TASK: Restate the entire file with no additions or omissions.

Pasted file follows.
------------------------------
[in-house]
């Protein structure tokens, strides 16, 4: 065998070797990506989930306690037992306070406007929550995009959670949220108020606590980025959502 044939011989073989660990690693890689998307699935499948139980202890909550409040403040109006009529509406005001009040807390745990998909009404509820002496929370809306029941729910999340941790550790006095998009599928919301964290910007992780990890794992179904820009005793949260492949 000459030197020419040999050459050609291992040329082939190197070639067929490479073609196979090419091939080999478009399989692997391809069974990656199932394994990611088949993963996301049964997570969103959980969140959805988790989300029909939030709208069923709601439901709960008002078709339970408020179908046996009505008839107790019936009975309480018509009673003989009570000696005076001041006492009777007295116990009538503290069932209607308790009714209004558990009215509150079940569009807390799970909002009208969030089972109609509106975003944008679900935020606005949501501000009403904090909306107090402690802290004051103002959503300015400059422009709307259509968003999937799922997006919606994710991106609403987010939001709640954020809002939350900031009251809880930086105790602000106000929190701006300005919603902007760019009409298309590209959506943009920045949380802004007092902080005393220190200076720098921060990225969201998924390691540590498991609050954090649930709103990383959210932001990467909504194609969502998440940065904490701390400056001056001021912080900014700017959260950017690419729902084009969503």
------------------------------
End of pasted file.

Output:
[in-house]
């Protein structure tokens, strides 16, 4: 065998070797990506989930306690037992306070406007929550995009959670949220108020606590980025959502 044939011989073989660990690693890689998307699935499948139980202890909550409040403040109006009529509406005001009040807390745990998909009404509820002496929370809306029941729910999340941790550790006095998009599928919301964290910007992780990890794992179904820009005793949260492949 000459030197020419040999050459050609291992040329082939190197070639067929490479073609196979090419091939080999478009399989692997391809069974990656199932394994990611088949993963996301049964997570969103959980969140959805988790989300029909939030709208069923709601439901709960008002078709339970408020179908046996009505008839107790019936009975309480018509009673003989009570000696005076001041006492009777007295116990009538503290069932209607308790009714209004558990009215509150079940569009807390799970909002009208969030089972109609509106975003944008679900935020606005949501501000009403904090909306107090402690802290004051103002959503300015400059422009709307259509968003999937799922997006919606994710991106609403987010939001709640954020809002939350900031009251809880930086105790602000106000929190701006300005919603902007760019009409298309590209959506943009920045949380802004007092902080005393220190200076720098921060990225969201998924390691540590498991609050954090649930709103990383959210932001990467909504194609969502998440940065904490701390400056001056001021912080900014700017959260950017690419729902084009969503």